Melody watches the majority of her television online and also participates in a massively multiplayer online role-playing game. Erin watches some shows via DVD or online, but also watches conventional television, which carries the risk of promotional persuasion leading to hours of prime-time programming.

Television is no longer the single-set, family gathering event of the early days. People now have more television sets than they do people in their household. According to Nielsen Media Research, in the average home there are 2.73 TV sets for 2.55 people. People are mounting monitors in their bathrooms, kitchens and cars, only to be outnumbered by those in buses, airport terminals and bars. At times we felt a need for blinders to guard our eyes from the bombardment of video media.

With the advent of digital video recorders and a myriad of channels to choose from, people are watching more television than ever, and viewership has reached an all time high.

For the 2008-2009 TV season, the time a person spend with their eyes glued to the tube topped out at four hours and 49 minutes a day, or two solid months a year. This number is up four minutes from last year and up 20 percent from 10 years ago, according to Nielsen.

It is a huge part of our culture, and we are not immune.

Melody spent the week missing Glee and her World of Warcraft guild. Mostly after a long day of work she missed zoning out and turning off her brain.

Erin is disappointed to report her willpower faltered when she watched the season finale of the Amazing Race. It probably wasn’t worth it considering her brother’s guilt-trip coupled with her father’s words from childhood echoing in her head, “What possible difference will this stupid show make in your life?”

Well the answer is a resounding none, unless of course Erin is some day a contestant on a television pop-culture game show.

No money, no problem

Try going a week without spending

Created: 12/06/2009 02:30:57 AM PST

Having trouble making ends meet? How does reducing your spending by 67 percent sound? This week’s quickfast had us attempting an entire week without spending a cent.Before the week commenced we stocked up on groceries and filled our gas tanks.

There was some dispute about how much money Melody’s husband could spend, and on what. Holiday travels to Humboldt may have played out under different circumstances without her husband footing the gas bill.

While a friend took Erin out for dinner and a play, the absence of a wedding ring and a joint income meant the purchases had absolutely no effect on her bank account.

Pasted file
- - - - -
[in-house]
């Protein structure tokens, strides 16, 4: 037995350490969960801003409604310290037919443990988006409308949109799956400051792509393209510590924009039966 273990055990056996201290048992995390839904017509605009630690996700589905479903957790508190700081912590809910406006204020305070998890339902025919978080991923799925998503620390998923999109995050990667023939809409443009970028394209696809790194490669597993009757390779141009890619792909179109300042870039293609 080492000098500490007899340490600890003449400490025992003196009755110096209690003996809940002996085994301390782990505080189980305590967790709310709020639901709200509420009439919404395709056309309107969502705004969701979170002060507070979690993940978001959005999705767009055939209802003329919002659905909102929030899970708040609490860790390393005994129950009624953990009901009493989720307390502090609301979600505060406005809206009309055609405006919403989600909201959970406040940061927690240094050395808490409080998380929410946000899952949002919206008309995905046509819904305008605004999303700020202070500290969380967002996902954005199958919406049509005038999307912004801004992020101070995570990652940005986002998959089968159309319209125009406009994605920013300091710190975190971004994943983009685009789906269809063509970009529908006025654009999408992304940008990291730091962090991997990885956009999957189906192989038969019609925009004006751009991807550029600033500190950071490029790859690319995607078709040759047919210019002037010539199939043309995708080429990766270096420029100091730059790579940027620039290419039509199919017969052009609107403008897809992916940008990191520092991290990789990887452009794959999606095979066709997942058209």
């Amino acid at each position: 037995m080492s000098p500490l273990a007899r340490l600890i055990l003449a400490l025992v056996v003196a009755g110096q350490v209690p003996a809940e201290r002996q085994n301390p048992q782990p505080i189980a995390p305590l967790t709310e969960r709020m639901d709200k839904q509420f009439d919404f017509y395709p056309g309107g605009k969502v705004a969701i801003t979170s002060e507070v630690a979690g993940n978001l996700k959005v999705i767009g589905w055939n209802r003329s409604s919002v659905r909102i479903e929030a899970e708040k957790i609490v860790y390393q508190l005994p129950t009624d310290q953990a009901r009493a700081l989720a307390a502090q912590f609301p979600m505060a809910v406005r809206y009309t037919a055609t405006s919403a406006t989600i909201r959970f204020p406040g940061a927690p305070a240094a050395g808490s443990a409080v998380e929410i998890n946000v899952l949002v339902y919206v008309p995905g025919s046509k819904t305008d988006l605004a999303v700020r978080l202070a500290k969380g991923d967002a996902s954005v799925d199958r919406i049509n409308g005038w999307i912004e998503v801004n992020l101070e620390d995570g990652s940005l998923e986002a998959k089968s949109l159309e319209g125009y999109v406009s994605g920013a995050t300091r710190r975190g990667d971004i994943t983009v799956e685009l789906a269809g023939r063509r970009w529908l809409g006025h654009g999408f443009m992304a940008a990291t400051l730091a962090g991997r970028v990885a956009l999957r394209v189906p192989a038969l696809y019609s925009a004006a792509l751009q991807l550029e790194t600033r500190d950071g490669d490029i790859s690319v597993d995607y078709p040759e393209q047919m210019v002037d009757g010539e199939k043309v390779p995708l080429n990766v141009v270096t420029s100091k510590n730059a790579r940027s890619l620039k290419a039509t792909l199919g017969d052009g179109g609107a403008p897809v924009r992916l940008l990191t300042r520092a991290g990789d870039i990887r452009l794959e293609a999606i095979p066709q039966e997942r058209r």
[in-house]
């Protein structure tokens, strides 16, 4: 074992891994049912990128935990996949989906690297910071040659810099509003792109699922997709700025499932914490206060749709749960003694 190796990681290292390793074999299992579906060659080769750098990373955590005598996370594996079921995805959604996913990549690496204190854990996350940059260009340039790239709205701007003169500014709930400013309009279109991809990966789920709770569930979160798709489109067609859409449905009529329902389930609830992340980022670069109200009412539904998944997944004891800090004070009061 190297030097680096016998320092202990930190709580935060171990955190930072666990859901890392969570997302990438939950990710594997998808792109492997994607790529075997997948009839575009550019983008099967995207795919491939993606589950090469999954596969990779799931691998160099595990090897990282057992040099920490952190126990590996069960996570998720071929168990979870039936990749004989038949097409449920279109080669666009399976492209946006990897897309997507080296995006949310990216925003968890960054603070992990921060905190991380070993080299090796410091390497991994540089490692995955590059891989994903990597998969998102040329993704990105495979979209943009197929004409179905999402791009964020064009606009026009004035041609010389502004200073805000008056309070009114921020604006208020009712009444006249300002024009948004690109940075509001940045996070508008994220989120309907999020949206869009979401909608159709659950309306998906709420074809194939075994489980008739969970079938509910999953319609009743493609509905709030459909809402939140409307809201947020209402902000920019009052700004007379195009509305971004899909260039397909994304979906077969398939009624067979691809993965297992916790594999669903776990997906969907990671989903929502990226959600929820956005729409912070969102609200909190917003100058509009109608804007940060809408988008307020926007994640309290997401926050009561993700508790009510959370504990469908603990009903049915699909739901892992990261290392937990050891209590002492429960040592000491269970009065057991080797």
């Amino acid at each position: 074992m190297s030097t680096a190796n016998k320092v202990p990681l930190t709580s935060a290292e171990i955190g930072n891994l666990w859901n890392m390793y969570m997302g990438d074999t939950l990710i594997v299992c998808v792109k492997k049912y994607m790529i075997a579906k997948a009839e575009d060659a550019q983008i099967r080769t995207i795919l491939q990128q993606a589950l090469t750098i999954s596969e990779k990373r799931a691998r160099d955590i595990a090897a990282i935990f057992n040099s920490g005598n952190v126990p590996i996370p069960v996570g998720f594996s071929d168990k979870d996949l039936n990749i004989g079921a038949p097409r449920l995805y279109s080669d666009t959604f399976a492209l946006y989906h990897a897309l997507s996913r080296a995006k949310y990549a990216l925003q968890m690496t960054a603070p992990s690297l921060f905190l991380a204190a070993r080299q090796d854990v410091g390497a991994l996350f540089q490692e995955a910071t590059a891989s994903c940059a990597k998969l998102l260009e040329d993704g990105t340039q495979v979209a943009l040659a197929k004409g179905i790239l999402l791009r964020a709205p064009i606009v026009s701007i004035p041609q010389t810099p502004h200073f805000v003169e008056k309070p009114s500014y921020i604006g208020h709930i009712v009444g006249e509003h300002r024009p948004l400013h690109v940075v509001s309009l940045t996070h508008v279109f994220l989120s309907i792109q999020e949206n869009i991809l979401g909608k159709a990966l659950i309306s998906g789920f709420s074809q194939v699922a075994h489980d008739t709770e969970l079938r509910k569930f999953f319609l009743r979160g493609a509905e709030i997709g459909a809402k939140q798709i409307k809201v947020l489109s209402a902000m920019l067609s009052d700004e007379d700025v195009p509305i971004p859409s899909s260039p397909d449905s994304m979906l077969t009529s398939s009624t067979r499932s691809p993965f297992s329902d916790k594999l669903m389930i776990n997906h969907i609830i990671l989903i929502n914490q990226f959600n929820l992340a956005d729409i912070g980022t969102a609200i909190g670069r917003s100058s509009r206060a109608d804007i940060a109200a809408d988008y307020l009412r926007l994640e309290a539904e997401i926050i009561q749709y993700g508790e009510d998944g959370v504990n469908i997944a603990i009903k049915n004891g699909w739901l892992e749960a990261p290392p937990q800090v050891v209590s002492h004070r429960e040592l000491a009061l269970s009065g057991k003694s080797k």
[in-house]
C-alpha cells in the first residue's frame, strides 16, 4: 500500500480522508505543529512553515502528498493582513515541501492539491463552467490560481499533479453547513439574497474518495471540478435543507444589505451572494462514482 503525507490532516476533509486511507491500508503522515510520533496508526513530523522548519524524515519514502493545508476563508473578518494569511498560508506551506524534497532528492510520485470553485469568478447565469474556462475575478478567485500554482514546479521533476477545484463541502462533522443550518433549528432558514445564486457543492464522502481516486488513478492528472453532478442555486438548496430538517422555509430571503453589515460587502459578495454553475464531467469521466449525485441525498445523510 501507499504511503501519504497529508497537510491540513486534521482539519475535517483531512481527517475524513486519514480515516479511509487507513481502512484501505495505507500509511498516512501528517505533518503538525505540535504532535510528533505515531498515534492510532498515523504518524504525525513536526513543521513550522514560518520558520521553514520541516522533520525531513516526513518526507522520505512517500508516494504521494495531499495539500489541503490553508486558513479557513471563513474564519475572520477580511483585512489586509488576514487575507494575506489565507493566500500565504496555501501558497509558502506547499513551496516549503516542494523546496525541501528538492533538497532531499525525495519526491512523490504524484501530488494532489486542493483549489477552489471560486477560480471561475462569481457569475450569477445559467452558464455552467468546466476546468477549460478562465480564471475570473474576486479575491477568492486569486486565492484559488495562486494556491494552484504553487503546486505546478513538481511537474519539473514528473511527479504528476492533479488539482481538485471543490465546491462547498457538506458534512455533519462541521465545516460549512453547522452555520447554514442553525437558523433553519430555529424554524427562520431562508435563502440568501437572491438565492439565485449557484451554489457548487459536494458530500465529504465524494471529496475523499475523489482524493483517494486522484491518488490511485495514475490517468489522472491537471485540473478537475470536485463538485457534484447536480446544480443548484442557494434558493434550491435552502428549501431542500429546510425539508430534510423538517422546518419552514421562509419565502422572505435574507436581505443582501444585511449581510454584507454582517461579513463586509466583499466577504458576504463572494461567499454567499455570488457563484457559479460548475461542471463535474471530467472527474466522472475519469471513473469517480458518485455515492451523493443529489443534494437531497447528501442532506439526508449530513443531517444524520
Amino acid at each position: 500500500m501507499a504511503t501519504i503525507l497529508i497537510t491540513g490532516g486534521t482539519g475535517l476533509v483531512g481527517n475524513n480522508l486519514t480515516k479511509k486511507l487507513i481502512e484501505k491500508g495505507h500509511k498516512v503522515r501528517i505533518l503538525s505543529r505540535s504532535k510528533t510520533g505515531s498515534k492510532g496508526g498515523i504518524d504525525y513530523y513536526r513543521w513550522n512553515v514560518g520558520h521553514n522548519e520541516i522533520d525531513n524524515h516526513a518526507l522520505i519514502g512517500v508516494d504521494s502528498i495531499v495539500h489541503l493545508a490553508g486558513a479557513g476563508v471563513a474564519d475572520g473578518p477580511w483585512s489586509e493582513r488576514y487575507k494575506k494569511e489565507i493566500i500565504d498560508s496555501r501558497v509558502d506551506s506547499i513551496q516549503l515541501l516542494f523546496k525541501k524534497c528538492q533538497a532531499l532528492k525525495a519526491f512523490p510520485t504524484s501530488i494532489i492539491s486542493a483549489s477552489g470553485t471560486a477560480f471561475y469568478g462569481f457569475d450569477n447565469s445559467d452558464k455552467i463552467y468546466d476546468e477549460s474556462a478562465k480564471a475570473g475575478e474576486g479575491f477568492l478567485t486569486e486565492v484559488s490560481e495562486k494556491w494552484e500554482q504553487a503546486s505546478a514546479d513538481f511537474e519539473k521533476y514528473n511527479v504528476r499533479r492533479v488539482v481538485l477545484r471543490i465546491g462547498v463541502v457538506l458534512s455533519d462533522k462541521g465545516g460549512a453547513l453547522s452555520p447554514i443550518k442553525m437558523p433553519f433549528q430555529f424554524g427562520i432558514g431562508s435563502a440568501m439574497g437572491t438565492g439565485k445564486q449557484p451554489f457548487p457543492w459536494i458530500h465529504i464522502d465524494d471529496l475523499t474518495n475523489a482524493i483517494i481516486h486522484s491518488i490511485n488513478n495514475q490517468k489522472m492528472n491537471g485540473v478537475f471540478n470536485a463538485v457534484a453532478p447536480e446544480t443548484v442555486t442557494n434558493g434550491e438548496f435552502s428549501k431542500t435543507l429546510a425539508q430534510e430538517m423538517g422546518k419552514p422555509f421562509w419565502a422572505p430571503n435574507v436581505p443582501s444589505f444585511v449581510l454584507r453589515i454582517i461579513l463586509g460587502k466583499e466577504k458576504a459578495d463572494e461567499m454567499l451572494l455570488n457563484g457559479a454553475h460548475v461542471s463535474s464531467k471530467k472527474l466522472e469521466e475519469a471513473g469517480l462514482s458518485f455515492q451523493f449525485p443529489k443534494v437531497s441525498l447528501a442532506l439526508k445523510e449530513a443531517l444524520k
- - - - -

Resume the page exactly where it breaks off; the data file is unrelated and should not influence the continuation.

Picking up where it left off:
On Wednesday at noon we put away our cash and credit cards and began living off our supplies and the kindness of others.

Spending the weekend with family made shelling out the cash easier. Thanksgiving leftovers were in abundance and going out to eat wasn’t a necessity. On black Friday we slept-in and avoided the crowds, lines and sales.

Black Friday is also Buy Nothing Day, an international campaign to raise awareness of consumerism and over-spending. BND is promoted by Adbusters magazine and was established in 1992. People celebrate BND in a number of ways, some just quietly buy nothing, while others hold parties outside shopping malls, or dress up as zombies and walk the isles of department stores. Some small retailers even stop selling for the day, in favor of inviting people in for drinks and socializing.

Adbusters Production Manager, Lauren Bercovitch, said while one day isn’t quite as difficult as a week of consumer abstinence, most people who celebrate BND experience moments when they are compelled to spend.

This year, BND was celebrated in 65 different countries. Bercovitch said the holiday was devised to bring awareness to over-consumption and encourage people to embrace sustainable spending.

“It’s like a fast of eating, it’s not like you’re never going to eat again,” Bercovitch said. She hopes people will reflect on what they buy, and perhaps choose to give hand-made or locally crafted gifts as an alternative.

During the work week we were diligent about bringing our lunches and mugs of coffee to work. Normally an on-the-go breakfast consumer, Melody ate breakfast before leaving the house to ward off mid-morning hunger-pangs and temptations to purchase pastries.

In the end Erin did spend money over the weekend while visiting friends in San Francisco. If the situation were reverse, Erin would be more than willing to help a friend short on cash. But her pride got the best of her and she declined to ask for handouts. Despite her lapse, Erin still spent 56 percent less money than during an average week.

Melody spent 67 percent less.

As we studied our bank accounts, we were shocked by the hit our checking accounts took as a result of impulse spending. All those coffee breaks and quick trips to Nugget added up.